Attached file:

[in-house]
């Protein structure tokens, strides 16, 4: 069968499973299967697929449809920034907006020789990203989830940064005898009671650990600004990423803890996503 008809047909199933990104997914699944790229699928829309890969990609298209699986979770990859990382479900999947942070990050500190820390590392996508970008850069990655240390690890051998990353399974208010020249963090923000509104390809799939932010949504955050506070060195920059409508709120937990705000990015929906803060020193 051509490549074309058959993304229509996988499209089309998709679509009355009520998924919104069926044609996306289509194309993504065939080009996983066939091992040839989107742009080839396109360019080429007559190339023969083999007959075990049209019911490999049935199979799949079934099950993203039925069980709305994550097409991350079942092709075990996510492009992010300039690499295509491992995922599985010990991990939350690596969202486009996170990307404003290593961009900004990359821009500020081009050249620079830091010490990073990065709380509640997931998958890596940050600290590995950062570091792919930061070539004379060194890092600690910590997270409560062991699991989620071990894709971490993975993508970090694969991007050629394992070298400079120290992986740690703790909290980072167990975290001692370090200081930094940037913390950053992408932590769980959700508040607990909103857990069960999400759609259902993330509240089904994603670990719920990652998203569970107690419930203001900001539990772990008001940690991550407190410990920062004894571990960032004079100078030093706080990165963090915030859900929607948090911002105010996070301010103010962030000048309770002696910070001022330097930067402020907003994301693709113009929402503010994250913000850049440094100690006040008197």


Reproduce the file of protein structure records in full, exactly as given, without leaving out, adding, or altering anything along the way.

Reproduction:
[in-house]
């Protein structure tokens, strides 16, 4: 069968499973299967697929449809920034907006020789990203989830940064005898009671650990600004990423803890996503 008809047909199933990104997914699944790229699928829309890969990609298209699986979770990859990382479900999947942070990050500190820390590392996508970008850069990655240390690890051998990353399974208010020249963090923000509104390809799939932010949504955050506070060195920059409508709120937990705000990015929906803060020193 051509490549074309058959993304229509996988499209089309998709679509009355009520998924919104069926044609996306289509194309993504065939080009996983066939091992040839989107742009080839396109360019080429007559190339023969083999007959075990049209019911490999049935199979799949079934099950993203039925069980709305994550097409991350079942092709075990996510492009992010300039690499295509491992995922599985010990991990939350690596969202486009996170990307404003290593961009900004990359821009500020081009050249620079830091010490990073990065709380509640997931998958890596940050600290590995950062570091792919930061070539004379060194890092600690910590997270409560062991699991989620071990894709971490993975993508970090694969991007050629394992070298400079120290992986740690703790909290980072167990975290001692370090200081930094940037913390950053992408932590769980959700508040607990909103857990069960999400759609259902993330509240089904994603670990719920990652998203569970107690419930203001900001539990772990008001940690991550407190410990920062004894571990960032004079100078030093706080990165963090915030859900929607948090911002105010996070301010103010962030000048309770002696910070001022330097930067402020907003994301693709113009929402503010994250913000850049440094100690006040008197």